Friday, February 7, 2014

James Banner Jr. Takes Us Beyond "The Education of Historians for the Twenty-First Century"

Some of you may recall The Education of Historians for the Twenty-First Century, a report on the state of the historical profession written ten years ago by Thomas Bender, Colin Palmer, and Philip Katz.  The report was groundbreaking at the time.  It focused on the many ways that historians-in-training were not being prepared for a difficult job market. It also proved to be prophetic. 

I not only read Bender et. al, but I also seem to remember sitting on a panel devoted to the book at a meeting of the Conference on Faith and History.  The fact that I don't remember the details means that either the session never took place, I am getting old, or I am too lazy to go check my vita.

In the recent issue (February 2014) of Perspectives on History, James Banner Jr. revisits The Education of Historians for the Twenty-First Century and concludes that we have "much more to do" in preparing historians for the twenty-first century.

Here is a taste:


Few graduate programs—and, after all, these are graduate programs in history!—introduce their students to the history of historical knowledge; instead they treat the subject of historiography as an opportunity to expose their students to specific topics only, say debates over the French Revolution or the American Civil War, in keeping with professors’ interests, not to expand the general intellectual breadth and understanding of their students. Equally regrettable, they rarely introduce their students to the history of their own discipline, even to the history of their own departments—subjects, like that of the large history of historical knowledge, that relate to knowledge of their intellectual and professional world and not just to broadened career horizons, the focus of so much due attention now.
Few graduate programs—in fact, none to my knowledge, although I hope I’m mistaken—introduce their students to the ethical issues they will face in the course of their careers, wherever those careers may develop. And this despite the fact that, since the 1970s, the AHA and other organizations have promulgated a thick set of standards of conduct covering a host of practices, and new laws and public regulations concerning everything from racial, gender, and other discrimination to human subjects research have come into being and continue to accumulate. While reading and studying the contents of and problems raised by these standards is no fun, have we a leg to stand on in criticizing the behavior of others (let’s just mention bankers) when we do so little to expose successor generations of historians to these standards and to their strengths and limitations? In short, the actions recommended by The Education of Historians need to be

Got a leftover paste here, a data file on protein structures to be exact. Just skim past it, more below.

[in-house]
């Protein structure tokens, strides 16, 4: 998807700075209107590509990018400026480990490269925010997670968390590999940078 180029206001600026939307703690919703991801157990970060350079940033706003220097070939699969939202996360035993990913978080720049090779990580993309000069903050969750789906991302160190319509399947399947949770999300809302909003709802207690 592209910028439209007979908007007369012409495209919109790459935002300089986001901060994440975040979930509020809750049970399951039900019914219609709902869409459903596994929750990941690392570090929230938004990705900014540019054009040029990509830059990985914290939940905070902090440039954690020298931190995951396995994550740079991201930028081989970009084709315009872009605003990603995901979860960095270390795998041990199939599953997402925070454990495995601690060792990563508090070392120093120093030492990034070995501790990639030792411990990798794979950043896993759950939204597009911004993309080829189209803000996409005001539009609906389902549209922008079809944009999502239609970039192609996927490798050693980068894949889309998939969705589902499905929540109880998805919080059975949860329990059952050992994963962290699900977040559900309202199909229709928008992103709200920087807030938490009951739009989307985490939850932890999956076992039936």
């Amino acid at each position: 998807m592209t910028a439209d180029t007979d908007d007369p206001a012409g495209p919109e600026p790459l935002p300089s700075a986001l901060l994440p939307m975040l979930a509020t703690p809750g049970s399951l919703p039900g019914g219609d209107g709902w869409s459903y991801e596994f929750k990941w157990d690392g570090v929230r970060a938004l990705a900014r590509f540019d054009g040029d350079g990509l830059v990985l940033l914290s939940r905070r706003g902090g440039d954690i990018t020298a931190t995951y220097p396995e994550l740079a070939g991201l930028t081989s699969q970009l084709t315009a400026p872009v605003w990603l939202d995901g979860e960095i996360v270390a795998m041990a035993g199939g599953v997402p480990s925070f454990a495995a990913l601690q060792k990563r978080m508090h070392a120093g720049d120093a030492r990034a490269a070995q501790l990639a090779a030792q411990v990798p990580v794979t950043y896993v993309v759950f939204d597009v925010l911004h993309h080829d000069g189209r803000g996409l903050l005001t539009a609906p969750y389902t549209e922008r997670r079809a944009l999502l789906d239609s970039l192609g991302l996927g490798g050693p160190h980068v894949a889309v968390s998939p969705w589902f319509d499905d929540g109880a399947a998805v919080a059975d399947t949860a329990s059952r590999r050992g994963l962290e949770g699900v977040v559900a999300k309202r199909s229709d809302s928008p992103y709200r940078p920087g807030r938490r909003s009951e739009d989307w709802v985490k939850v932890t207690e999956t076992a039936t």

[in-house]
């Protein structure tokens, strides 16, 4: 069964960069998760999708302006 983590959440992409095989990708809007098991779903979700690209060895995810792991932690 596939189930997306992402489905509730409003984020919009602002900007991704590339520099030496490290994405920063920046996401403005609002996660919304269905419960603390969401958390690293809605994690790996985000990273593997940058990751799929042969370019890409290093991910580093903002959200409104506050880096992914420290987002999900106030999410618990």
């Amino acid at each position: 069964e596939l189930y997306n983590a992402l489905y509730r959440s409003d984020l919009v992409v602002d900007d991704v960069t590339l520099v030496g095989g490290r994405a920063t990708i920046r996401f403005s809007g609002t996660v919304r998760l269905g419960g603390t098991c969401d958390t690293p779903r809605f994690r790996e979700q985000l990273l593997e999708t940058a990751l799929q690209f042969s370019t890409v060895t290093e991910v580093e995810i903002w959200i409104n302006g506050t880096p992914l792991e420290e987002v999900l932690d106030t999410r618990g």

supplemented with others and then all of them put into effect.
In addition, there ought not to be long gaps in the attention we pay to the preparation of historians. Forty ­two years elapsed between The Education of Historians in the United States by Dexter Perkins, John L. Snell, et al. and its successor—the Bender/Palmer/Katz report. Therefore, taking advantage of the opportunity created by the inauguration of AHA Communities, a web­based discussion forum, I have created a community dedicated to “the preparation of historians” in the hope that it will generate not only an enduring conversation on a subject at the very foundation of our professional lives, but also concrete suggestions about what individual historians and individual departments might do to improve and refine their programs. Early participants in that community have already begun to suggest ideas as to what might be done. I hope that more historians will chime in so that we can accumulate a set of new ideas that might be widely debated by us all.

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